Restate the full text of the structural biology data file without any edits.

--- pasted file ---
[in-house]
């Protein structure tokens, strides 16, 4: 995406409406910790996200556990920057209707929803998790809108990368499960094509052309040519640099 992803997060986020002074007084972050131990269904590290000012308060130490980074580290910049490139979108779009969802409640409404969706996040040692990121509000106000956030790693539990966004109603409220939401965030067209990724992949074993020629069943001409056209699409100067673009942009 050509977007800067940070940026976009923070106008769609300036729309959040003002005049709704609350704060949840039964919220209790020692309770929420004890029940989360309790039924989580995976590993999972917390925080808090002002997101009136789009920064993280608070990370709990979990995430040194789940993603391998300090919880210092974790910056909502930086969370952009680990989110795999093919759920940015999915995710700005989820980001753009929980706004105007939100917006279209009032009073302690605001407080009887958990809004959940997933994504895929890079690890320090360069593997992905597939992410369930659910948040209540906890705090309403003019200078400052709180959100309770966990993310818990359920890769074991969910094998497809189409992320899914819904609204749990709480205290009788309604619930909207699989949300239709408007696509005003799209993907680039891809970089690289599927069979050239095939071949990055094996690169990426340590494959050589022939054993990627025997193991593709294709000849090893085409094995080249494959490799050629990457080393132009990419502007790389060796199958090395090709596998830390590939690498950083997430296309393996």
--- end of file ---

[in-house]
């Protein structure tokens, strides 16, 4: 995406409406910790996200556990920057209707929803998790809108990368499960094509052309040519640099 992803997060986020002074007084972050131990269904590290000012308060130490980074580290910049490139979108779009969802409640409404969706996040040692990121509000106000956030790693539990966004109603409220939401965030067209990724992949074993020629069943001409056209699409100067673009942009 050509977007800067940070940026976009923070106008769609300036729309959040003002005049709704609350704060949840039964919220209790020692309770929420004890029940989360309790039924989580995976590993999972917390925080808090002002997101009136789009920064993280608070990370709990979990995430040194789940993603391998300090919880210092974790910056909502930086969370952009680990989110795999093919759920940015999915995710700005989820980001753009929980706004105007939100917006279209009032009073302690605001407080009887958990809004959940997933994504895929890079690890320090360069593997992905597939992410369930659910948040209540906890705090309403003019200078400052709180959100309770966990993310818990359920890769074991969910094998497809189409992320899914819904609204749990709480205290009788309604619930909207699989949300239709408007696509005003799209993907680039891809970089690289599927069979050239095939071949990055094996690169990426340590494959050589022939054993990627025997193991593709294709000849090893085409094995080249494959490799050629990457080393132009990419502007790389060796199958090395090709596998830390590939690498950083997430296309393996």